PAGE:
Acquisition reform will be in the spotlight as the chairman of the House Armed Services Committee unveils his plans for the upcoming annual defense policy bill.
Rep. Mac Thornberry (R-Texas) will outline his acquisition reform proposal at a speech Tuesday at the Brookings Institution.
He plans to introduce his proposal as standalone bill, elicit feedback and then fold it into the 2017 National Defense Authorization Act (NDAA).
Thornberry has said his proposal will focus on two areas: allowing the Pentagon to experiment with new technologies and clarifying the responsibilities of each of the different officials involved in buying decisions: the Office of the Secretary of Defense and the Office of the Under Secretary of Defense for Acquisition, Technology and Logistics.
The latter topic was addressed in the 2016 defense bill, but Thornberry wants to do more in the upcoming legislation.
“In a lot of respects, I’m looking at going back to basics here,” he told reporters earlier this month. “Adding bureaucracy to deal with a problem is usually not a very good answer.”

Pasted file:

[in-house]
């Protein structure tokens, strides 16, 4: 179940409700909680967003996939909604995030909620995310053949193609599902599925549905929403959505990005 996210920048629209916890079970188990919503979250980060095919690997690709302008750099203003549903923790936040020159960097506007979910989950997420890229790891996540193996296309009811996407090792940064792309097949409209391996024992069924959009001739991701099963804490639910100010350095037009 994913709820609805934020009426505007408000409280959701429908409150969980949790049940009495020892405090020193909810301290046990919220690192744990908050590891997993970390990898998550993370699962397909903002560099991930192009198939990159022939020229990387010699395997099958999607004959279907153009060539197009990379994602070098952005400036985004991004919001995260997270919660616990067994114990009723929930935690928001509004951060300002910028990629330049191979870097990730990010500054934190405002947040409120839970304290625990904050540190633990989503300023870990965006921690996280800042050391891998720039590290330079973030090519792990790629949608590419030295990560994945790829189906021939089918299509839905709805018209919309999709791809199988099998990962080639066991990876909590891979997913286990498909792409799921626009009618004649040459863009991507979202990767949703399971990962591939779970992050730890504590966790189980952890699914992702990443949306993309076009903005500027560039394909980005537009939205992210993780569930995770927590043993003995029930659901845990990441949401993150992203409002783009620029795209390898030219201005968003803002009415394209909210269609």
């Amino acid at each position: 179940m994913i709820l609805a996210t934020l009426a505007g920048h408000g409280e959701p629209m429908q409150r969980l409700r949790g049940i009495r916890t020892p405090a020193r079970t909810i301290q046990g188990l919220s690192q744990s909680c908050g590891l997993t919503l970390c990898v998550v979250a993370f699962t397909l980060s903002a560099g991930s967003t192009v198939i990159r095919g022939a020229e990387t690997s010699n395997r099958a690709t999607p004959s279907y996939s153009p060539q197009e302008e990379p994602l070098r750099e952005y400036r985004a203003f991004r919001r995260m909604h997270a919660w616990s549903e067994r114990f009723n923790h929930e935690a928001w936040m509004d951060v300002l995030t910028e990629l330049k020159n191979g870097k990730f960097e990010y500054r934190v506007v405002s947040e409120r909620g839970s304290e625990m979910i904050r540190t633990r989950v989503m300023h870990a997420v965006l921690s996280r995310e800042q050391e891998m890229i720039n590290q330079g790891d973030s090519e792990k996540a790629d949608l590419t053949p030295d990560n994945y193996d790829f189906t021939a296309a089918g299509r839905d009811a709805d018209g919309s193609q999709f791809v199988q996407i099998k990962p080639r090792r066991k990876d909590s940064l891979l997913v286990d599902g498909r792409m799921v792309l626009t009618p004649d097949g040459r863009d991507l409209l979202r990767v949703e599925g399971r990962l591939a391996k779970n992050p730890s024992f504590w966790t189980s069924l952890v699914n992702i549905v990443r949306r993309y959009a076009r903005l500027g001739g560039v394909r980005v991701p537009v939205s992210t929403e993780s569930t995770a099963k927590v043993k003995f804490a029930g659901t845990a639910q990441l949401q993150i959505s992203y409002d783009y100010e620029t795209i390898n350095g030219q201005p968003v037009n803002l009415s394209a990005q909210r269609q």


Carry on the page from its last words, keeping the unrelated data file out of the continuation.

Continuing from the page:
On experimentation, he wants the Pentagon to have more latitude to experiment with technology without it being a so-called program of record.
General Electric Co. on Monday said it had wrapped up its long-running acquisition of Alstom SA’s power business, following months of tough negotiations with European regulators and marking one of GE’s biggest deals.
GE, which has been shifting back to an industrial base and is in the process of shedding its banking business, first offered to buy Alstom in April 2014 for about $13.5 billion. The value of the transaction has since fallen to $9.5 billion on account of joint energy ventures announced last year, changes in the deal structure, price adjustments for the remedies and net cash at close.
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